Page  58 and 59: The government will have real-time access to an  individual’s bank account and will have the authority to make  electronic fund transfers from those accounts.

Page  65/section 164:  The plan will be subsidized (by the  government) for all union members, union retirees and for   community organizations (such as  the Association  of Community Organizations for Reform Now – ACORN).

Page  203/line 14-15:  The tax imposed under this section will  not be treated as a tax.  (How could anybody in their  right mind come up with that?)

Page  241 and  253:  Doctors will all be paid the same  regardless of specialty, and the government will set all  doctors’ fees.

Page  272. section 1145: Cancer hospital will ration care according  to the patient’s age.

Page  317 and 321: The government will impose a prohibition on  hospital expansion; however, communities may petition for an  exception.

Page  425, line 4-12: The government mandates advance-care planning  consultations.  Those on Social Security will be required  to attend an “end-of-life planning” seminar every five years.

Page  429,  line 13-25:  The government will specify which  doctors can write an end-of-life order.”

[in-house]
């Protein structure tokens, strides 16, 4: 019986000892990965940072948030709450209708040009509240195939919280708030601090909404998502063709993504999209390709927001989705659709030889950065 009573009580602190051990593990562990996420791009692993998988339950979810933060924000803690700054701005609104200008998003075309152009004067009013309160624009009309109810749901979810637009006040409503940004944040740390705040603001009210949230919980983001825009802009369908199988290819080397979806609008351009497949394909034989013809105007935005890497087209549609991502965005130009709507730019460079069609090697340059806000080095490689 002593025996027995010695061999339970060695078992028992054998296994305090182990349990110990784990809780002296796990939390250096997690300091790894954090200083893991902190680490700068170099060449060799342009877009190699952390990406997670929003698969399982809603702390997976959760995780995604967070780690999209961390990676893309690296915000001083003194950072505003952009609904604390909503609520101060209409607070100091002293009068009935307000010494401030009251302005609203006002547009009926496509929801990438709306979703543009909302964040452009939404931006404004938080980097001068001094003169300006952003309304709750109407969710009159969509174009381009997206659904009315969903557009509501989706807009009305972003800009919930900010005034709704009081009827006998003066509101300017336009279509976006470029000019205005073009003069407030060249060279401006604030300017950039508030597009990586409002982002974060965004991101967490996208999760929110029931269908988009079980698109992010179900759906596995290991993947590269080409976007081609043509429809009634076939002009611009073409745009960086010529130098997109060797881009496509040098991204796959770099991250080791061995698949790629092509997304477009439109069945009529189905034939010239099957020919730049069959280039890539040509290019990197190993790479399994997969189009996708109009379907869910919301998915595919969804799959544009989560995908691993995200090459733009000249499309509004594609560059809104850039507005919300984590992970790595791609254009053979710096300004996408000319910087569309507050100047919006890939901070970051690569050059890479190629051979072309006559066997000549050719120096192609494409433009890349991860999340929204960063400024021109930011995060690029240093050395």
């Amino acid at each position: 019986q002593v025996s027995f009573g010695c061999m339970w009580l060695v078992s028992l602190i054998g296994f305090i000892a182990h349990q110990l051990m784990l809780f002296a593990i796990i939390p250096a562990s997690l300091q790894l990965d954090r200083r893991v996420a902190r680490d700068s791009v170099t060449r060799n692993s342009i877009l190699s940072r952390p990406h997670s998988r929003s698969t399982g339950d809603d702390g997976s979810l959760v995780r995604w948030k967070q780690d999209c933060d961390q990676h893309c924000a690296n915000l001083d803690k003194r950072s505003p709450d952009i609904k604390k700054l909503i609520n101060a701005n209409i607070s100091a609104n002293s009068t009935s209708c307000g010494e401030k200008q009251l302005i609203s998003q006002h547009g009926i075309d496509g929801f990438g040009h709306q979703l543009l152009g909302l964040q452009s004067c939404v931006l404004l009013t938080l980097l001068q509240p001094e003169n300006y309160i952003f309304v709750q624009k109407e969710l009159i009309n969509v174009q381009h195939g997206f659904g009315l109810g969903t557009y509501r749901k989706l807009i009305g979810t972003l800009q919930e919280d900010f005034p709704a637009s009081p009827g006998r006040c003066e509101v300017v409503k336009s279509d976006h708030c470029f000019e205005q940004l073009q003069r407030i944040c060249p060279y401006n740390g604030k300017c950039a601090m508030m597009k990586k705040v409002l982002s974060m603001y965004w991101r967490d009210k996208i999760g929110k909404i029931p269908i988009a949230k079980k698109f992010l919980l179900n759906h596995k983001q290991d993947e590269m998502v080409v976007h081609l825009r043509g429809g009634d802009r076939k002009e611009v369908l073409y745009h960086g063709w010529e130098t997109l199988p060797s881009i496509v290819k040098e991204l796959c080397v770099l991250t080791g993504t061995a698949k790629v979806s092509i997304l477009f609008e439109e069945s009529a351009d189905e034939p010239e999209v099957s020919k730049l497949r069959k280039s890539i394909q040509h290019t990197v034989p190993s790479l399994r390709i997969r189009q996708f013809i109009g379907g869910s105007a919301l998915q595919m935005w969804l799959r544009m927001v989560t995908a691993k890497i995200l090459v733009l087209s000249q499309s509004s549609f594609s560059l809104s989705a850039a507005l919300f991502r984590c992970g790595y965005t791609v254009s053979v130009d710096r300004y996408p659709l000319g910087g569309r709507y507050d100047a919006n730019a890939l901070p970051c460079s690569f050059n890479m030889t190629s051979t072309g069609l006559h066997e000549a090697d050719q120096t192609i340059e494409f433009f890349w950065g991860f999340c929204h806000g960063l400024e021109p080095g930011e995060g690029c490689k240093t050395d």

HAD  ENOUGH????  Judge Kithil then goes on:  ” Finally,  it  is specifically stated this bill will not apply  to members of  Congress. Members of Congress are  already  exempt from the Social Security system and have a well-funded  private plan that covers their retirement needs.  If they  were on our Social Security plan, I believe they would find a  very quick “fix” to make the plan financially sound for the  future.”

Honorable David Kithil, Marble Falls, Texas.

I decided to seek out an online copy of the bill to get an idea of how accurate Mr. Kithil’s claims might be, as his claims sounded like a load of hogwash to me. A quick google search turned up a copy of the bill over at OpenCongress.org which I’ve used to make my comparison of the bill to Mr. Kithil’s claims.

  1. “EXACT SPECIFICS, to include page and paragraph in the bill on why this Health Bill is BAD”.
    • Page/paragraph numbers are useless for comparison without having an identical print copy. If Mr. Kithil had legitimate complaints with specific parts of the bill, why didn’t he reference them all by their Sections/Sub-section headings or perhaps even by including quotes from the bill so other people could see exactly what part of the bill he was talking about?